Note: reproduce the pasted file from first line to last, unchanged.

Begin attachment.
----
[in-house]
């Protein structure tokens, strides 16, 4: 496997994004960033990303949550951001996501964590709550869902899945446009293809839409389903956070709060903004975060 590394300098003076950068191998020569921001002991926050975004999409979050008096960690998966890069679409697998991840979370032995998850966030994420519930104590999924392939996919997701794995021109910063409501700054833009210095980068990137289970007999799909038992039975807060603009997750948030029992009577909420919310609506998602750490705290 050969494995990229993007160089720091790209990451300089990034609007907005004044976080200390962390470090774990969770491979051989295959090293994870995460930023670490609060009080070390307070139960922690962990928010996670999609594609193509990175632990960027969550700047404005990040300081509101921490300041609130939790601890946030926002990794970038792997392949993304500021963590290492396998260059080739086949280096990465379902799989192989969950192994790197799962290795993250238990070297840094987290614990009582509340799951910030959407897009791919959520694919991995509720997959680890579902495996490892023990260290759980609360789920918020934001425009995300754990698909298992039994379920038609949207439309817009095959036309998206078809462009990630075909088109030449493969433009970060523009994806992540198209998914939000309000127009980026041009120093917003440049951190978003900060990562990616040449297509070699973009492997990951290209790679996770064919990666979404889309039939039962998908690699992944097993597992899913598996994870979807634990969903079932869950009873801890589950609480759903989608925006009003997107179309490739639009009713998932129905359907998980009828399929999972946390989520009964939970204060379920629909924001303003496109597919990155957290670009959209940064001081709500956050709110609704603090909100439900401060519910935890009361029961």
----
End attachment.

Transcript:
[in-house]
């Protein structure tokens, strides 16, 4: 496997994004960033990303949550951001996501964590709550869902899945446009293809839409389903956070709060903004975060 590394300098003076950068191998020569921001002991926050975004999409979050008096960690998966890069679409697998991840979370032995998850966030994420519930104590999924392939996919997701794995021109910063409501700054833009210095980068990137289970007999799909038992039975807060603009997750948030029992009577909420919310609506998602750490705290 050969494995990229993007160089720091790209990451300089990034609007907005004044976080200390962390470090774990969770491979051989295959090293994870995460930023670490609060009080070390307070139960922690962990928010996670999609594609193509990175632990960027969550700047404005990040300081509101921490300041609130939790601890946030926002990794970038792997392949993304500021963590290492396998260059080739086949280096990465379902799989192989969950192994790197799962290795993250238990070297840094987290614990009582509340799951910030959407897009791919959520694919991995509720997959680890579902495996490892023990260290759980609360789920918020934001425009995300754990698909298992039994379920038609949207439309817009095959036309998206078809462009990630075909088109030449493969433009970060523009994806992540198209998914939000309000127009980026041009120093917003440049951190978003900060990562990616040449297509070699973009492997990951290209790679996770064919990666979404889309039939039962998908690699992944097993597992899913598996994870979807634990969903079932869950009873801890589950609480759903989608925006009003997107179309490739639009009713998932129905359907998980009828399929999972946390989520009964939970204060379920629909924001303003496109597919990155957290670009959209940064001081709500956050709110609704603090909100439900401060519910935890009361029961």